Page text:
If you haven’t read the New York Times report on Trump’s business losses, you should. It’s illuminating. It’s a case study in how the very wealthy are sticking it to the rest of us. For years, Donald Trump lost more money than most of us will earn in a lifetime. Yet he continued to live like an ostentatious monarch. He appeared on magazine covers with increasingly younger and blonder women. He draped himself in obscene bathrobes and preened on satin bedsheets. He gilded his offices with tacky gold filigree. He bragged about being the best, the most successful, the wealthiest, the smartest.
Here’s what we’ve learned for sure: if Trump brags about the being the best at something, the opposite is almost certainly true. He is not the most successful businessman; he is among the worst. He seems to have lost more money in his business dealings than any other single person in America during the years examined by the Times report. And spare me the overwrought justifications that real estate isn’t like other businesses. If real estate developers have conned our nation’s lawmakers into handing them increasingly obscure loopholes and tax shelters, then our lawmakers and those of us who voted them into office are idiots. Spoiler alert: we may be idiots.
You may wonder how Trump could lose so much money and still appear to have so much wealth. It’s easy. Trump makes his money the old fashioned way—he steals it. He didn’t lose his money. He lost our money.
For years in the 1980s, he made money by lying about his plans to acquire various businesses. As soon as stocks rose based on speculation about those acquisitions, Trump would sell his shares and announce that he’d changed his mind. Then the stock prices fell, leaving all other investors to suffer losses. It worked for a while, but investors got wise and stopped trusting the lies Trump peddled. This is why Trump had to start begging money from foreign banks and investors. This is why many suspect the Trump organization has long been too cozy with the Russians—a bad partnership for a private citizen, but a disastrous one for the nation’s highest elected official.
And this is why, one presumes, Trump is now suing DeutscheBank and other financial lenders to keep his business dealings with them private. The man behind the curtain is pulling as many strings as he can to keep the illusion alive, but we can all see the little man for what he is: a con, a cheat, a liar, a fraud.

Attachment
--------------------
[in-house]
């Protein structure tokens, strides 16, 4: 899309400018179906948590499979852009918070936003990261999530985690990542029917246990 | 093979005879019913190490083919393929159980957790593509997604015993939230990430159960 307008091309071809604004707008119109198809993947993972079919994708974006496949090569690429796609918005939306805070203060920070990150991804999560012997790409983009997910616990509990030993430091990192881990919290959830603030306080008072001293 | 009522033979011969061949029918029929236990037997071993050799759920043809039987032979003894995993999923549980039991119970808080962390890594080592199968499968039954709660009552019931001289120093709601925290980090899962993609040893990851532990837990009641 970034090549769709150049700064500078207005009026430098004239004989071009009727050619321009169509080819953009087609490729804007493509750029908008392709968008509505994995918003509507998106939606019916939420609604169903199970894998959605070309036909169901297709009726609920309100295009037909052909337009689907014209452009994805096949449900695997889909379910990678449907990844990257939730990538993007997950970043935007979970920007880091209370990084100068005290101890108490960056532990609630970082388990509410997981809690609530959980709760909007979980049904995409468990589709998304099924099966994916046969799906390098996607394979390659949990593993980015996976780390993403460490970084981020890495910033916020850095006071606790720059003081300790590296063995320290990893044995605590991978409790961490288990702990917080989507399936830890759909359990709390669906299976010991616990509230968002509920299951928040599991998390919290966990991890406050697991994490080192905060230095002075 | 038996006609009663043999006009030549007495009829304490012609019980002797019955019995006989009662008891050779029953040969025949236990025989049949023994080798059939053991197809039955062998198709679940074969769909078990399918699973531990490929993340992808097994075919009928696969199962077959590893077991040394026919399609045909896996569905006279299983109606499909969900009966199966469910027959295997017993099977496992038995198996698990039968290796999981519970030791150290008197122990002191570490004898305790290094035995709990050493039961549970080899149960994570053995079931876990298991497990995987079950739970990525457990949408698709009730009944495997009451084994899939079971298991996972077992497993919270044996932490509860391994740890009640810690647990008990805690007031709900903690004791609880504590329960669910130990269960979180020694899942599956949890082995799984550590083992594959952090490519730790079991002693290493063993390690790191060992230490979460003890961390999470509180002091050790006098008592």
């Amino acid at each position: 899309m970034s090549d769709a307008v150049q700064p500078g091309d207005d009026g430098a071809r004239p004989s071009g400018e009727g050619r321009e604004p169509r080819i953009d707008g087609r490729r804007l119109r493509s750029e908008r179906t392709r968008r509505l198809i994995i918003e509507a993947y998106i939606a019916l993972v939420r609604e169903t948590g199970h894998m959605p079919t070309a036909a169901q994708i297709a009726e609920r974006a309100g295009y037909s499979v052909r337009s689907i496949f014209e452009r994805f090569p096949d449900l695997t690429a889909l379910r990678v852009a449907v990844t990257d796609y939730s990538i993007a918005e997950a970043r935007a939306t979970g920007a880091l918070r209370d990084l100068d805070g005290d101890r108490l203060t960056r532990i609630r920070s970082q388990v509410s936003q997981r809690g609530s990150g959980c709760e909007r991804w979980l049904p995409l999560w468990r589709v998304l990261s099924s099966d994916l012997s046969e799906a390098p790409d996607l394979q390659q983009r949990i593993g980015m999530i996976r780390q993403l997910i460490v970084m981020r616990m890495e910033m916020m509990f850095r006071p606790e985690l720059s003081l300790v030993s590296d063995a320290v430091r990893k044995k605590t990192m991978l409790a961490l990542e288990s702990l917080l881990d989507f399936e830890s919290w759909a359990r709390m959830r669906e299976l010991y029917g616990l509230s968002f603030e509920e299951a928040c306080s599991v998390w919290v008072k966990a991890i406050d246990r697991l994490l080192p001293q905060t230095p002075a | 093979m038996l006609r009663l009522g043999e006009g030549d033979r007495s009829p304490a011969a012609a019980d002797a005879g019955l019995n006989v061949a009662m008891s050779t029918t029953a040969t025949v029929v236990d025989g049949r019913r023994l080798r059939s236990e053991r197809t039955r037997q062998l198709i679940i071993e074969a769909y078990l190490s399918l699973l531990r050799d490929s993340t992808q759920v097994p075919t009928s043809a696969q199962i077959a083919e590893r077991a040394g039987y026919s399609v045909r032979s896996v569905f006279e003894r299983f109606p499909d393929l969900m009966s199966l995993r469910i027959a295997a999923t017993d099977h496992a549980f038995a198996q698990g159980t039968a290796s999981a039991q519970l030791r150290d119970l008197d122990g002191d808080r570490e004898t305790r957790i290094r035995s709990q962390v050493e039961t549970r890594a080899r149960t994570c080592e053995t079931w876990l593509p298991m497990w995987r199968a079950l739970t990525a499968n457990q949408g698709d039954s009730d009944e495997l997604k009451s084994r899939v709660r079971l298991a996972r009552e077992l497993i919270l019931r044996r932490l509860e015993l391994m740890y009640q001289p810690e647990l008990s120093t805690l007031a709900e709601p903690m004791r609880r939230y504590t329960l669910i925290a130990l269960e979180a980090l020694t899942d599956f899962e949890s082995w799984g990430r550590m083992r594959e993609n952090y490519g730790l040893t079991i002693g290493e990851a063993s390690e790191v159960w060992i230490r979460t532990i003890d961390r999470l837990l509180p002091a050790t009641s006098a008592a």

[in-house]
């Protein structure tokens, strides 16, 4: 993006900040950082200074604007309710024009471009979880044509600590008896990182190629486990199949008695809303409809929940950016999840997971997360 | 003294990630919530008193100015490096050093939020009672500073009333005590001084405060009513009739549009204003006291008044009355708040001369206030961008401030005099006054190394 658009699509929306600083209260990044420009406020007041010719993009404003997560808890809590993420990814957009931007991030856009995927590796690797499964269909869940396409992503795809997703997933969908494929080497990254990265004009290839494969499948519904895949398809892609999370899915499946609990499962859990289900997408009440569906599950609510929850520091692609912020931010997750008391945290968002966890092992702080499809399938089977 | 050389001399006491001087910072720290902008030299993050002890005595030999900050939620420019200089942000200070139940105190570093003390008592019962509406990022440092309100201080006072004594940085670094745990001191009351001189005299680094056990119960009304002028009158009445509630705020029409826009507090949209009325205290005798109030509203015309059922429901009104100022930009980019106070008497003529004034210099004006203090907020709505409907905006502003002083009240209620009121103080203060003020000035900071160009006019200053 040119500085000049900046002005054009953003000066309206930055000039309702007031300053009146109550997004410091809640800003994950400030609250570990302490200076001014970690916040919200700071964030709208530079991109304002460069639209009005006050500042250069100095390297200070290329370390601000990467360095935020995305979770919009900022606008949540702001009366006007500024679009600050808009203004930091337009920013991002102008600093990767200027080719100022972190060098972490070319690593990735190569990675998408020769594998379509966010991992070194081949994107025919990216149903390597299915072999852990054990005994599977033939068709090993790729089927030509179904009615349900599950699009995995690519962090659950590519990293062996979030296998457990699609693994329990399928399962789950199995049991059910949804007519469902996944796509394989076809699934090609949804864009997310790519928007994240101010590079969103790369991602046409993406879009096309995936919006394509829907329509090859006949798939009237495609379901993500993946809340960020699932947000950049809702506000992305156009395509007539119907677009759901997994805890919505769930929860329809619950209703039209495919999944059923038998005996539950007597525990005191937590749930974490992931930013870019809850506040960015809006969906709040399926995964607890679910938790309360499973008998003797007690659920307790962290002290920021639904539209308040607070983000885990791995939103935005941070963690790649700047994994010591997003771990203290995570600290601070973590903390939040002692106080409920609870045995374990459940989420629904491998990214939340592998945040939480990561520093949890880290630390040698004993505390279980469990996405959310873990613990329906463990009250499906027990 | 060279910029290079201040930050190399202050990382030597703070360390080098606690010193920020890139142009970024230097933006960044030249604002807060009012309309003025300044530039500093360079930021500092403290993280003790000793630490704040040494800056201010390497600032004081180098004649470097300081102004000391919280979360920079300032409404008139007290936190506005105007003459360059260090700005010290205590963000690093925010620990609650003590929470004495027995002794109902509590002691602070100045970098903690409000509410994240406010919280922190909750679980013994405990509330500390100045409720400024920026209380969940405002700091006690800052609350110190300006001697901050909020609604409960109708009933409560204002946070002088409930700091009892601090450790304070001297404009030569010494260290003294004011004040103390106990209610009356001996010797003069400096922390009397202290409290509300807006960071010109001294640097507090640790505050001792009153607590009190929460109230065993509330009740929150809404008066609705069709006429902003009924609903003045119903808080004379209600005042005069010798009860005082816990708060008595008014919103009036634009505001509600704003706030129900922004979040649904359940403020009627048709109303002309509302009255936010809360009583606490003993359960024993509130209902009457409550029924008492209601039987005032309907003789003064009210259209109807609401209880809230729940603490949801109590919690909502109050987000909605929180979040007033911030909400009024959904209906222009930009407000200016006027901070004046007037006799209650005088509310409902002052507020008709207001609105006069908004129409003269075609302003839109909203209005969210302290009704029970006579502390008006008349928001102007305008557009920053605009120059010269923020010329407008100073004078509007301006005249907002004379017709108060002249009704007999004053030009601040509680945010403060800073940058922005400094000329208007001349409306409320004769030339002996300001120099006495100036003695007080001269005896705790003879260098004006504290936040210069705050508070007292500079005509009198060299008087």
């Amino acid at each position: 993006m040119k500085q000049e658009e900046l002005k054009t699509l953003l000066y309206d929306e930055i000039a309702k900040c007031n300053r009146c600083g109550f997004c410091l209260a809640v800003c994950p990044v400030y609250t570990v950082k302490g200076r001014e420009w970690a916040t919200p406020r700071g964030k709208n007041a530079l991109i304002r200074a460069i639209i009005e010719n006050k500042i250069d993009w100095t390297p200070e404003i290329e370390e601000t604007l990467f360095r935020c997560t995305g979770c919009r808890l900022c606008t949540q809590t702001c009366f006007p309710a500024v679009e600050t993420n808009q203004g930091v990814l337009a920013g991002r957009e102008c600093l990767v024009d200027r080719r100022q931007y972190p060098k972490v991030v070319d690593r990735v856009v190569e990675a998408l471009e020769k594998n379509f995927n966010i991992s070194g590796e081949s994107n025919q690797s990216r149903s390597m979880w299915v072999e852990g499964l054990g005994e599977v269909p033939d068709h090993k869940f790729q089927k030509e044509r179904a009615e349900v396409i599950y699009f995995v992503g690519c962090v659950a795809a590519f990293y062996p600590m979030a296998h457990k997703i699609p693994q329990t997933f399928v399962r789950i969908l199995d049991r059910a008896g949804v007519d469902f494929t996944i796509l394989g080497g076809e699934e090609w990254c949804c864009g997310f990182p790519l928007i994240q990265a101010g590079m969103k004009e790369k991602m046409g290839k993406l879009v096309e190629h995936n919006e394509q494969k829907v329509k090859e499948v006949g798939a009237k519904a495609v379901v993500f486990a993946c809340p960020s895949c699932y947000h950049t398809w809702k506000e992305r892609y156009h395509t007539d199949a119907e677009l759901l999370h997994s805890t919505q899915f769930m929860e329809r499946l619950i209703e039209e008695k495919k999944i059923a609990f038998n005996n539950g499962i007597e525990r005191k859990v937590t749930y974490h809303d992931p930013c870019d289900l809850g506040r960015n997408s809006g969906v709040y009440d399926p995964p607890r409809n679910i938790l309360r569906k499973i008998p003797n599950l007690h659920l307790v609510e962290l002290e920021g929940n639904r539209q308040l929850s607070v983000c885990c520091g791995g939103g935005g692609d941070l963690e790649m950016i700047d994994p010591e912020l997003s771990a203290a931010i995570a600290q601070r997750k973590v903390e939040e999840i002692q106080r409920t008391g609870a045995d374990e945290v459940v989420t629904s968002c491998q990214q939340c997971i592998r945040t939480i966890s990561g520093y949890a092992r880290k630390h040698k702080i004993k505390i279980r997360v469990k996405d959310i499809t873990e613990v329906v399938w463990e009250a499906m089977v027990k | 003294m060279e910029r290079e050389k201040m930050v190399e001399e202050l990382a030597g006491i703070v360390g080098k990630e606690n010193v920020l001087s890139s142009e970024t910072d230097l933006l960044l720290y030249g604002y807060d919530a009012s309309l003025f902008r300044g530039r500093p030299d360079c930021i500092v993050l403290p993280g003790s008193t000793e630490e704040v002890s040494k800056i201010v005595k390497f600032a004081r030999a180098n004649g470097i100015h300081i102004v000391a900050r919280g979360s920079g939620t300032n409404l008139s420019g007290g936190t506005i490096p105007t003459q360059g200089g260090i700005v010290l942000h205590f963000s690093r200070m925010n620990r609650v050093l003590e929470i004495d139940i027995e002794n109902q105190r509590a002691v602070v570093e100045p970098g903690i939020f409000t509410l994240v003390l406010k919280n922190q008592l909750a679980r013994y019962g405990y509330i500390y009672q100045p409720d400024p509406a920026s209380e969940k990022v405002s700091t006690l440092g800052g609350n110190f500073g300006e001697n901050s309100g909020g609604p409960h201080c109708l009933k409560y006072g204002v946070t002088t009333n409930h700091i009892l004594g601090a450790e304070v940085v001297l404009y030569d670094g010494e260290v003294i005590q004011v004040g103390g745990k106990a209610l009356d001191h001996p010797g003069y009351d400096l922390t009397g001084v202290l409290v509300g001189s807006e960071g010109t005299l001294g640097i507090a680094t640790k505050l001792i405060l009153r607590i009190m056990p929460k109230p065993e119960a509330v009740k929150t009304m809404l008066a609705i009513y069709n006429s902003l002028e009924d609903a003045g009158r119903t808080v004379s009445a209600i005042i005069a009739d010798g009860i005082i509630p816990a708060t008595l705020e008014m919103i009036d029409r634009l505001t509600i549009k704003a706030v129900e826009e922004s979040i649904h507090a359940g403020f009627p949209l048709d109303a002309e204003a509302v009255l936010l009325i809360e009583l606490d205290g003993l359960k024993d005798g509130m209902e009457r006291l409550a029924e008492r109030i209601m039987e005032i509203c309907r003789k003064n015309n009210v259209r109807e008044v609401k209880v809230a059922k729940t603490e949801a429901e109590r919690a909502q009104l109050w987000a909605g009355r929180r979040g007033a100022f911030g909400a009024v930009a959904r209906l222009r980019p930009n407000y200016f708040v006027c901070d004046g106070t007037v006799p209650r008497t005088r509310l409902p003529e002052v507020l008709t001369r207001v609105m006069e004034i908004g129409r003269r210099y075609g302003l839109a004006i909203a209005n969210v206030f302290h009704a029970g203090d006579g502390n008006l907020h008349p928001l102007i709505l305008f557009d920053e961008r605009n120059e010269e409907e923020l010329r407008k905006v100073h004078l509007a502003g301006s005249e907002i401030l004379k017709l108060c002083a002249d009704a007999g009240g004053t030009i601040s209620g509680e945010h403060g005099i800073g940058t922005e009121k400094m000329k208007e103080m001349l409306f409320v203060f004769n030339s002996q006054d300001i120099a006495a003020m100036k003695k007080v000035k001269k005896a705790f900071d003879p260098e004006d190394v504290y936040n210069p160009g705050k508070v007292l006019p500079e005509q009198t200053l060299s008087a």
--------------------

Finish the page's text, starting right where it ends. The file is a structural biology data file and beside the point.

By lying, cheating, and shuffling his meager and often fake assets around, he fooled a lot of people into giving him more: more money, more votes, more attention, more power. Every single thing he has belongs to someone else. He could not steal from us more successfully if he walked into our homes and loaded up a van with electronics and jewelry.
Trump is the worst single example of this sort of sustained fraud on ordinary Americans, but he isn’t the only one. Massive wealthy corporations including Amazon, Chevron, Delta Air Lines and more, contribute nothing to our tax coffers despite earning millions on the backs of American workers. We lose tens of billions of tax dollars every year because these behemoth corporations stash their money offshore and use loopholes to zero out their tax debt. Meanwhile our bridges are collapsing, we’re getting sick off lettuce, the national debt is skyrocketing, and the first family is canoodling with hostile foreign interests.
It is rich that we spend our time arguing over a border wall and complaining that immigrants are taking our jobs, while corporate big whigs stash their tax-free dollars in foreign accounts. It’s no accident. The system that feeds the wealthy works best when the rest of us are distracted by petty bickering and class warfare. They planted the seeds for our nation’s current divisiveness and they are reaping the benefits.
Imagine what we could do if we stopped fighting with one another and turned our wrath to the corporate robber barons who are raping and pillaging our country. Instead, we keep handing them more power. It would be more efficient if we all just turned over our paychecks, our life savings, and our homes to men like Trump. At least that would be an honest transaction.
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